Japan's fiscal health is being neglected by its political parties as the issue of how extra revenue from a planned consumption tax hike in October 2019 should be used -- and even if the tax rate should remain frozen -- has emerged as a major point of contention in the upcoming House of Representatives election.
Notably, none of the parties has set out a clear method of achieving fiscal rehabilitation, and it appears that the pace of repaying the national debt is in danger of slowing.
When Prime Minister Shinzo Abe returned to power in late 2012, his administration put forward the goals of "economic growth and achievement of fiscal health." It was intended that economic expansion would yield increased tax revenue, which could in part be ploughed back into the economy through greater government spending, boosting growth yet further. The objective was to bring the country's primary balance into surplus by fiscal 2020.
However, with a declining birthrate and an aging population, social security costs including medical coverage and pensions, have risen each year. In addition, owing to factors such as supplementary budgets that tacked on higher spending, the restoration of Japan's fiscal health has not proceeded as planned. Total accumulative long-term debt owed by central and local governments topped 1 quadrillion yen ($8.9 trillion) as of the end of fiscal 2016. Even if economic growth is achieved, the fiscal 2020 primary balance is projected to be 8.2 trillion yen in the red.
Initially, the idea to raise the consumption tax from the current 8 percent to 10 percent was agreed on by the precursor to the Democratic Party (DP), the Liberal Democratic Party (LDP) and Komeito in 2012, with the aim of securing necessary funds for swelling social security costs. Furthermore, the way in which the increased tax revenue would be used was also made clear, with about 4 trillion yen of the expected 5.6 trillion yen in new revenue slated for debt repayment.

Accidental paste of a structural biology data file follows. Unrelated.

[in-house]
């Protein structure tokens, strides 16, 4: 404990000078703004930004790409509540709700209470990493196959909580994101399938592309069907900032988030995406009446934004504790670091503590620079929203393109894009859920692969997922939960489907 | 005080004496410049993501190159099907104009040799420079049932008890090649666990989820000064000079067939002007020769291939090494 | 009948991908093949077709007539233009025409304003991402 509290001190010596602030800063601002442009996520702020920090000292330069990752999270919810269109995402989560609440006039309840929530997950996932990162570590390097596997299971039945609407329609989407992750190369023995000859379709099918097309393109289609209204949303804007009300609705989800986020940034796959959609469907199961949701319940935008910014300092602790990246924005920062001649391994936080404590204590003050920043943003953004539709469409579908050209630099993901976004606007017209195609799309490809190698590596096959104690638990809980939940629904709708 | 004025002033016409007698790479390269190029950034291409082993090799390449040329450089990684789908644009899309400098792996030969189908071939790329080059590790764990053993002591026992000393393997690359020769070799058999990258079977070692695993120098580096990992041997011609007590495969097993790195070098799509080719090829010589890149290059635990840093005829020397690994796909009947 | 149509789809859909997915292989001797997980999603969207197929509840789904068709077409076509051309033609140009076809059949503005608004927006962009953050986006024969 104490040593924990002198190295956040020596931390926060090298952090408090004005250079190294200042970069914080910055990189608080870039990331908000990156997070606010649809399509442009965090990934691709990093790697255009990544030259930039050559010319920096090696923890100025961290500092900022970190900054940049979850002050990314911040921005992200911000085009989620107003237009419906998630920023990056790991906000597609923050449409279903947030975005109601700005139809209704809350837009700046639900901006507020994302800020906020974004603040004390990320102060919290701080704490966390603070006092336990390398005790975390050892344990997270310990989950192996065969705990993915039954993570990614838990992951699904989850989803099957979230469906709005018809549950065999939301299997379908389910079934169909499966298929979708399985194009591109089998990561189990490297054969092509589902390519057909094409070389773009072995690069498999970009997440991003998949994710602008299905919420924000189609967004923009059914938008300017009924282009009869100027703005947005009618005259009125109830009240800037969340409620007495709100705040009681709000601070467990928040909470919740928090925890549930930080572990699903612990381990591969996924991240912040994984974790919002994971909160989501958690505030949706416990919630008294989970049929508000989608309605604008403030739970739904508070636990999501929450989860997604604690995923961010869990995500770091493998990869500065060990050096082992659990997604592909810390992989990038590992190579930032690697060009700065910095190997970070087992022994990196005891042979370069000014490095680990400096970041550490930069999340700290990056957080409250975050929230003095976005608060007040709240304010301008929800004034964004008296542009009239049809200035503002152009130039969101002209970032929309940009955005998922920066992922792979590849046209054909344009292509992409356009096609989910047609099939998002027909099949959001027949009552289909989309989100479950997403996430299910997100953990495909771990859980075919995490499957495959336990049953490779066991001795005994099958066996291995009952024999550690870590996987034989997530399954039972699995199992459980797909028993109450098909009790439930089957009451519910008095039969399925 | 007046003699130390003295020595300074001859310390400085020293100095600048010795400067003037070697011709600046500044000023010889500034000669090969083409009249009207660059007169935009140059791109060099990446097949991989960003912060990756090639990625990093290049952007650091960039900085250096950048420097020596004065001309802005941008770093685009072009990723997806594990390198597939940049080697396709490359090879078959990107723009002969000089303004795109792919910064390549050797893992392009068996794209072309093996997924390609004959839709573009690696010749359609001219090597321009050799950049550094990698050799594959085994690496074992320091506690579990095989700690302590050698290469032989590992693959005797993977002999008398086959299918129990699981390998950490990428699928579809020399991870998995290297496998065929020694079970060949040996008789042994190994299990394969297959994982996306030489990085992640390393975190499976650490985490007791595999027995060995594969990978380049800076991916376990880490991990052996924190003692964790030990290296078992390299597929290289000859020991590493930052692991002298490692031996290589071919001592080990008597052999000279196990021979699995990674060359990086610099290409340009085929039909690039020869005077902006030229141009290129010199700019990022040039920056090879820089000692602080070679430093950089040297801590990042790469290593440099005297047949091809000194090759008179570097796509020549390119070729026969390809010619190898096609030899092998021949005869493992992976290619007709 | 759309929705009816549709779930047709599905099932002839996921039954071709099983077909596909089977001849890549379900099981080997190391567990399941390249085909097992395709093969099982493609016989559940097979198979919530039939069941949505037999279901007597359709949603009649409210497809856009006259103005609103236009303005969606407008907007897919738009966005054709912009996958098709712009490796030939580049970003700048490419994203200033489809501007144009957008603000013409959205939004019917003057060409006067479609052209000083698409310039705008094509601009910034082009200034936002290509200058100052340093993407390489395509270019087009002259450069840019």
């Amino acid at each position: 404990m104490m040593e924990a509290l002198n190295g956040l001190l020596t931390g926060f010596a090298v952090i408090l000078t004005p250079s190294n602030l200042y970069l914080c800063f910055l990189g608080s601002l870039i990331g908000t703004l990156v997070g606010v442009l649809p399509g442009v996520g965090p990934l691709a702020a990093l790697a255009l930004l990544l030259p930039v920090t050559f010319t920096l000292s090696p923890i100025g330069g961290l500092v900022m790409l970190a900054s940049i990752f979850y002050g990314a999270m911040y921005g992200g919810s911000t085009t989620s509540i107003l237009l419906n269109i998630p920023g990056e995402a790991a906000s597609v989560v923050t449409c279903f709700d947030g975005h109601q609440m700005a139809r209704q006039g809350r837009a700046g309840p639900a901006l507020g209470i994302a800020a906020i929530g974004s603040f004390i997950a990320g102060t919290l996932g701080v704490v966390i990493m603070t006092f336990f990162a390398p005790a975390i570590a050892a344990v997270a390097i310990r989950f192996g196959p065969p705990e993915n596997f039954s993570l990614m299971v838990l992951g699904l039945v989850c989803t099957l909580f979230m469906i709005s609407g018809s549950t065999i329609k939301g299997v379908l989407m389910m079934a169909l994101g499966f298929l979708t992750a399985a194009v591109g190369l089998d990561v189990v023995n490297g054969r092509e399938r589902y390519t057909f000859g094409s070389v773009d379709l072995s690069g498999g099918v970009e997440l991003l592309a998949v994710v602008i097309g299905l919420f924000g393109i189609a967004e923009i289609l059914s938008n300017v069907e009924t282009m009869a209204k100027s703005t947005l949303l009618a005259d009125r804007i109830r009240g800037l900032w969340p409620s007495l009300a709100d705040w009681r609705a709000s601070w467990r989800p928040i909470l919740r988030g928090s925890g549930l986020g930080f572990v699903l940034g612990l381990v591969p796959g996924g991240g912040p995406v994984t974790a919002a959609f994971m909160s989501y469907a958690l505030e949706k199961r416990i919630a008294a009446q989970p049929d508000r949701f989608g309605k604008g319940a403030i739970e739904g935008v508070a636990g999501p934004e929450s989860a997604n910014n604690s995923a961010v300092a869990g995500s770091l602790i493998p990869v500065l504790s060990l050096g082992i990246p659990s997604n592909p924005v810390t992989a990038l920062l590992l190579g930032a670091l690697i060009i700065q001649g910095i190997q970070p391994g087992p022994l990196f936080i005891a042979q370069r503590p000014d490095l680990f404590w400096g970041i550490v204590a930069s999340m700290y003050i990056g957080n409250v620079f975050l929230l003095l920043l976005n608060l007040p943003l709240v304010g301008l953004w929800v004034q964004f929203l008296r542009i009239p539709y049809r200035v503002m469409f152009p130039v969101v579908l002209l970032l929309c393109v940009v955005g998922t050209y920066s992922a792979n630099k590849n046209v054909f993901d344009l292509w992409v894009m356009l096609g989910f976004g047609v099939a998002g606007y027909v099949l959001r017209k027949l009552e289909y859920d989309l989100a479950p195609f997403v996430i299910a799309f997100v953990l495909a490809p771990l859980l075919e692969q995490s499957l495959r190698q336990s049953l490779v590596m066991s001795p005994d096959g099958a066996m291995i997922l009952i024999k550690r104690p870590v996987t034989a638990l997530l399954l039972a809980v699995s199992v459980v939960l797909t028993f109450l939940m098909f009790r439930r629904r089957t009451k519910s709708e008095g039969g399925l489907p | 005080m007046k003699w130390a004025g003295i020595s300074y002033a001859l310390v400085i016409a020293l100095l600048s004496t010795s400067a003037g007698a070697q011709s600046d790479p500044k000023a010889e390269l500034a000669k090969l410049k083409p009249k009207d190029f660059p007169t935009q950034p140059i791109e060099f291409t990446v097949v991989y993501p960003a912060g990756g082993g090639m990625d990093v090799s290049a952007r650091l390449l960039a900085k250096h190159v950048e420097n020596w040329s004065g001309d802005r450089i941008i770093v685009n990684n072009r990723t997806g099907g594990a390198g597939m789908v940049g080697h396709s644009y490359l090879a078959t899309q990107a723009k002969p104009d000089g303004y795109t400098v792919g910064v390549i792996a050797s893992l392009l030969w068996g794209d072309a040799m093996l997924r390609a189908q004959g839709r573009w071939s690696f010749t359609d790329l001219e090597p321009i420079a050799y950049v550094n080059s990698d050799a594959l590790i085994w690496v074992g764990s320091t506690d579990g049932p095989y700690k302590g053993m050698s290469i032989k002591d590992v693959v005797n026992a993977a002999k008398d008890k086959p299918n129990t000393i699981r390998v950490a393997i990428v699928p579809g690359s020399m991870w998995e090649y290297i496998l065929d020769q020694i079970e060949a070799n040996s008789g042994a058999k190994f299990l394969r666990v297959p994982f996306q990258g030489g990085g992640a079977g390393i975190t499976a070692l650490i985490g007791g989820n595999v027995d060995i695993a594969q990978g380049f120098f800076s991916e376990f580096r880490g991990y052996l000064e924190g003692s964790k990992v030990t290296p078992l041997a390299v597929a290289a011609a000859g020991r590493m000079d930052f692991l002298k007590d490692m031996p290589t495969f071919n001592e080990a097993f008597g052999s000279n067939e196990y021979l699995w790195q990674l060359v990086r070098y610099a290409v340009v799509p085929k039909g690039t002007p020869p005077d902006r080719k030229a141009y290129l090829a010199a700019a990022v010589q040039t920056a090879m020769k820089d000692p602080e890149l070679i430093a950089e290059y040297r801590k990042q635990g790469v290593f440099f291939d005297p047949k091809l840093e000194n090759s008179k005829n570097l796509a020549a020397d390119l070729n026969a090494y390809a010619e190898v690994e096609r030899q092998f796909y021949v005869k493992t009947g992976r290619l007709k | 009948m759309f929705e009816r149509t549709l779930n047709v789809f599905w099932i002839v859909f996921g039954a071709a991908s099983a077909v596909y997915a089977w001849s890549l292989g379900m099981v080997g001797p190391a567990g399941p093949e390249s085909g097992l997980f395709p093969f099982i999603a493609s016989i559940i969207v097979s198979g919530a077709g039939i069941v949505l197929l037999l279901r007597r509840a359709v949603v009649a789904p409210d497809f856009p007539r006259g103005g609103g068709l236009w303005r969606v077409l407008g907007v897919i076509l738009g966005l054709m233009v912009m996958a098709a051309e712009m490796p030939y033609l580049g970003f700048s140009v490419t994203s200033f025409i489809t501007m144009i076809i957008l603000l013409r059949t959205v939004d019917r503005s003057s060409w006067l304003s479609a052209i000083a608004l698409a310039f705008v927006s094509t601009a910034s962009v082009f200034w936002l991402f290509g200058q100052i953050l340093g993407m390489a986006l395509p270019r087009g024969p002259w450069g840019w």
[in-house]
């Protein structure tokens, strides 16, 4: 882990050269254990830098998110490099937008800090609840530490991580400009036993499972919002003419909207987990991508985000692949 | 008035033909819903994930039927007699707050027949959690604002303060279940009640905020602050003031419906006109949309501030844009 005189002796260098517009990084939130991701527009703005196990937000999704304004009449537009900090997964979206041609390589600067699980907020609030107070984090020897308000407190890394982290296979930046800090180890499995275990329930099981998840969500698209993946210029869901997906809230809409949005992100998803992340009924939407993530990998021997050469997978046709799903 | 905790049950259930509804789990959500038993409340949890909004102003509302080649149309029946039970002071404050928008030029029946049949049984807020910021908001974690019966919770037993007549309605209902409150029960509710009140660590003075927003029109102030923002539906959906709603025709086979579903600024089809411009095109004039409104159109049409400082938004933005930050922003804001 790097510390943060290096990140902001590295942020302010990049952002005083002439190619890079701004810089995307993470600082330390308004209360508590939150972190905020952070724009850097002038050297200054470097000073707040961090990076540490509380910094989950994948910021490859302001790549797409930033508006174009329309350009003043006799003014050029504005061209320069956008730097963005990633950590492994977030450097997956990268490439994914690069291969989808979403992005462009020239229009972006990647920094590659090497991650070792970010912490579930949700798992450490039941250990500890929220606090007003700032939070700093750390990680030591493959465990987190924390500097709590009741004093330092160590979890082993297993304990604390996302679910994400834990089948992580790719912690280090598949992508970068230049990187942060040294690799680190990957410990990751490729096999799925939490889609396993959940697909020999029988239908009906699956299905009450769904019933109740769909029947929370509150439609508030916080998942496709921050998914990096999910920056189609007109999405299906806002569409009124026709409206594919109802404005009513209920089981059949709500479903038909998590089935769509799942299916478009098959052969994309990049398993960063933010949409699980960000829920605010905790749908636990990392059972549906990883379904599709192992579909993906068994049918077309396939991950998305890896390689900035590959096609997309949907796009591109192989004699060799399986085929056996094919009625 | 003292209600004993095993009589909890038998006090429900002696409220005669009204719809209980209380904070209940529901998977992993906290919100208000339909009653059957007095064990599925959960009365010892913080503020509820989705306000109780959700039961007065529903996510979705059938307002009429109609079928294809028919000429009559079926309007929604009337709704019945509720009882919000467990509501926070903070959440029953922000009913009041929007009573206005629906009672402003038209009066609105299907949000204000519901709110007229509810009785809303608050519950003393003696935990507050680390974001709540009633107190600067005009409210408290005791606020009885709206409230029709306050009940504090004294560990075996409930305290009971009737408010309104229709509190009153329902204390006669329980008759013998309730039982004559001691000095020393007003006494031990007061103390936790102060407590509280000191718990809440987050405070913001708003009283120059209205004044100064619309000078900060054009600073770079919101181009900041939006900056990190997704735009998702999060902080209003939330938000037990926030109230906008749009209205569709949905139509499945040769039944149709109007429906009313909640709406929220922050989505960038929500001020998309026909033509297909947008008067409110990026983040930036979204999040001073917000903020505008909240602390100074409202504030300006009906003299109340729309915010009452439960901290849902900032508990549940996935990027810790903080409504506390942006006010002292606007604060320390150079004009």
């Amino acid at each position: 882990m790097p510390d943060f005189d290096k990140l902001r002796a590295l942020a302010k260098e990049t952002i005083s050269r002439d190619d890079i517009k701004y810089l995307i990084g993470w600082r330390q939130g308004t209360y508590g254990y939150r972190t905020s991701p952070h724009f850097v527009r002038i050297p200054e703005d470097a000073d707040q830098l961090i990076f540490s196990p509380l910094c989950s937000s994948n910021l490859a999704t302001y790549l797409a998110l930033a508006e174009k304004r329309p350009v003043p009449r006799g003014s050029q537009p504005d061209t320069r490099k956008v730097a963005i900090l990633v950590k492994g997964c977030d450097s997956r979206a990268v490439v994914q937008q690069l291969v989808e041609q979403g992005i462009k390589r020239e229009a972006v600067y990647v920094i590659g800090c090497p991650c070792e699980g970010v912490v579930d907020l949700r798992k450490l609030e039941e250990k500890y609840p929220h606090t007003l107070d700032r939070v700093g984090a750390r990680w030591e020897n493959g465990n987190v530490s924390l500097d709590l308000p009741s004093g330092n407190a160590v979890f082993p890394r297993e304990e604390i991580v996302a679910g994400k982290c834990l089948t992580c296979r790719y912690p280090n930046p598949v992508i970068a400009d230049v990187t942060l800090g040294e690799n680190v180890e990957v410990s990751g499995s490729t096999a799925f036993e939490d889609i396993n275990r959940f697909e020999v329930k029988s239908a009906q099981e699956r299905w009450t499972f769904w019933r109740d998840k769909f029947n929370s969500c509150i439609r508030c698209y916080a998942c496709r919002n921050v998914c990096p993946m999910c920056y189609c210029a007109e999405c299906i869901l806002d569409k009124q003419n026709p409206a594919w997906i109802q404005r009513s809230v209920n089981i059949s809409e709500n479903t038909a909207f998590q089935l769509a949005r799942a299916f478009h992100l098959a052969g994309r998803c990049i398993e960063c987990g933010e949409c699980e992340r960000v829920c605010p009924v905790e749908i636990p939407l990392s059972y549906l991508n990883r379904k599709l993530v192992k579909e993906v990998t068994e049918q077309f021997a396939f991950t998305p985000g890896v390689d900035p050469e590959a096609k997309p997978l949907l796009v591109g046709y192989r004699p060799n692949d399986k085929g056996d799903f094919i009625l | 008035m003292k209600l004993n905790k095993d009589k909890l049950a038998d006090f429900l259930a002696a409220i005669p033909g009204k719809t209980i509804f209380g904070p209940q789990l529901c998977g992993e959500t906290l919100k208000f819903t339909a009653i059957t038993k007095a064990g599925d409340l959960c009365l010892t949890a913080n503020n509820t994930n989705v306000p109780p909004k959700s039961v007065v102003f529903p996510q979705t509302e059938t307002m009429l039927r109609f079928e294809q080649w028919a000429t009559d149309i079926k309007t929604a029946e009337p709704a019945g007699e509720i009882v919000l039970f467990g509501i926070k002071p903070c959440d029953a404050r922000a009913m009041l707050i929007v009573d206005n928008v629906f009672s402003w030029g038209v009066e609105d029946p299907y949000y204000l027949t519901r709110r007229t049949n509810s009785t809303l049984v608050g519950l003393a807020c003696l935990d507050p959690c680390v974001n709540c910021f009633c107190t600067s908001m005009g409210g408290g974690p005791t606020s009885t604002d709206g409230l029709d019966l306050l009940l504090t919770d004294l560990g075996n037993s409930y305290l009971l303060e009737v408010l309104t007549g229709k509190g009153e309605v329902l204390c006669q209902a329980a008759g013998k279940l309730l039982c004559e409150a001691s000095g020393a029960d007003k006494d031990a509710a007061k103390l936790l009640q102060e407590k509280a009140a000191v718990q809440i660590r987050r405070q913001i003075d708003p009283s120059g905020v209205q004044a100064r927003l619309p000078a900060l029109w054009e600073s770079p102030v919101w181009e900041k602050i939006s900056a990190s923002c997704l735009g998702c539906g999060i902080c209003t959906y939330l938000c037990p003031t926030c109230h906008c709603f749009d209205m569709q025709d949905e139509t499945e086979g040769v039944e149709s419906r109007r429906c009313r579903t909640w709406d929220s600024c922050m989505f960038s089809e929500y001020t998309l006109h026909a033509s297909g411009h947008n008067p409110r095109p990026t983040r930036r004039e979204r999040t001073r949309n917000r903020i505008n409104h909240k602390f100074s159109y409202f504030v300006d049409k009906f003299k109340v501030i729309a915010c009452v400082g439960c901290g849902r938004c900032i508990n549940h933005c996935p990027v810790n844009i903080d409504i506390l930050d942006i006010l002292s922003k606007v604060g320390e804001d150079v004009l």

However, these plans are now being changed by Abe, with about 1.7 trillion yen to be shifted from debt repayments to goals including making preschool education free of charge. It has been suggested that this figure will rise to about 2 trillion yen, supplemented from sources other than the consumption tax hike. However, this policy would leave less money for paying off the national debt, and thus worsen Japan's public finances.
Regarding getting the primary balance into the black by fiscal 2020, Abe has stated that "achieving this aim has now become difficult," suggesting that he has deferred this objective. He has yet to present a clear plan to restore fiscal health.
Meanwhile, Tokyo Gov. Yuriko Koike's new Kibo no To (Party of Hope) has stated that it wants to freeze the consumption tax rate at 8 percent, which is an even more backward-looking approach -- in terms of fiscal rehabilitation -- than the LDP. In the case of Koike, it is possible that she would also increase public expenditures to stimulate the economy, considering her comment, "I can't really sense any signs of economic recovery."
Dai-ichi Life Research Inc. economist Hideo Kumano points out, "If spending goes up to make preschool education free, or the consumption tax rate is frozen, in the end the fiscal burden will be passed on to the next generation. If there is no clear explanation on how to restore fiscal health, fiscal discipline could become increasingly slack."